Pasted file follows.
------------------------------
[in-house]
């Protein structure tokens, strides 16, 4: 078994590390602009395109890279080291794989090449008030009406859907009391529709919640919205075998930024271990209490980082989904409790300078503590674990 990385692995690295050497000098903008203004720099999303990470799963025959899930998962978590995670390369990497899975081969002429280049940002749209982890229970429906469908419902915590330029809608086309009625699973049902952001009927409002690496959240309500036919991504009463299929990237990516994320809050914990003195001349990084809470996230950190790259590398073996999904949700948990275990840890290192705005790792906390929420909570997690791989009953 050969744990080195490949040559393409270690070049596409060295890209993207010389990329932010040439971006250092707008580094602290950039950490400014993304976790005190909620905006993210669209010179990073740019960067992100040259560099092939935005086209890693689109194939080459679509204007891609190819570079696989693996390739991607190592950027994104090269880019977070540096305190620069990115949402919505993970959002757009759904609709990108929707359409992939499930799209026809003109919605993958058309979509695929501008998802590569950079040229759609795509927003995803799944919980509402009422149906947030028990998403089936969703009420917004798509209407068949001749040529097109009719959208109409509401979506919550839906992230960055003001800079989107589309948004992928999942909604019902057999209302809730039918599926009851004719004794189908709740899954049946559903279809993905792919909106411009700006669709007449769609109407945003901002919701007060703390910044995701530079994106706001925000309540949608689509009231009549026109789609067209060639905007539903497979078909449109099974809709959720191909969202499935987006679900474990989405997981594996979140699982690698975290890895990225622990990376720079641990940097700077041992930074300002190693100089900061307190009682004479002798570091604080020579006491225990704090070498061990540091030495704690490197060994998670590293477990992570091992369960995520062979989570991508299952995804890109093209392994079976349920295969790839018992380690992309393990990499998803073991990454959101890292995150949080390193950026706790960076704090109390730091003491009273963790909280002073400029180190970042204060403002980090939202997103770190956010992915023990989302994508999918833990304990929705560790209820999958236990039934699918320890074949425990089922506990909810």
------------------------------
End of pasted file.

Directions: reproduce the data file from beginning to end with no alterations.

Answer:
[in-house]
């Protein structure tokens, strides 16, 4: 078994590390602009395109890279080291794989090449008030009406859907009391529709919640919205075998930024271990209490980082989904409790300078503590674990 990385692995690295050497000098903008203004720099999303990470799963025959899930998962978590995670390369990497899975081969002429280049940002749209982890229970429906469908419902915590330029809608086309009625699973049902952001009927409002690496959240309500036919991504009463299929990237990516994320809050914990003195001349990084809470996230950190790259590398073996999904949700948990275990840890290192705005790792906390929420909570997690791989009953 050969744990080195490949040559393409270690070049596409060295890209993207010389990329932010040439971006250092707008580094602290950039950490400014993304976790005190909620905006993210669209010179990073740019960067992100040259560099092939935005086209890693689109194939080459679509204007891609190819570079696989693996390739991607190592950027994104090269880019977070540096305190620069990115949402919505993970959002757009759904609709990108929707359409992939499930799209026809003109919605993958058309979509695929501008998802590569950079040229759609795509927003995803799944919980509402009422149906947030028990998403089936969703009420917004798509209407068949001749040529097109009719959208109409509401979506919550839906992230960055003001800079989107589309948004992928999942909604019902057999209302809730039918599926009851004719004794189908709740899954049946559903279809993905792919909106411009700006669709007449769609109407945003901002919701007060703390910044995701530079994106706001925000309540949608689509009231009549026109789609067209060639905007539903497979078909449109099974809709959720191909969202499935987006679900474990989405997981594996979140699982690698975290890895990225622990990376720079641990940097700077041992930074300002190693100089900061307190009682004479002798570091604080020579006491225990704090070498061990540091030495704690490197060994998670590293477990992570091992369960995520062979989570991508299952995804890109093209392994079976349920295969790839018992380690992309393990990499998803073991990454959101890292995150949080390193950026706790960076704090109390730091003491009273963790909280002073400029180190970042204060403002980090939202997103770190956010992915023990989302994508999918833990304990929705560790209820999958236990039934699918320890074949425990089922506990909810």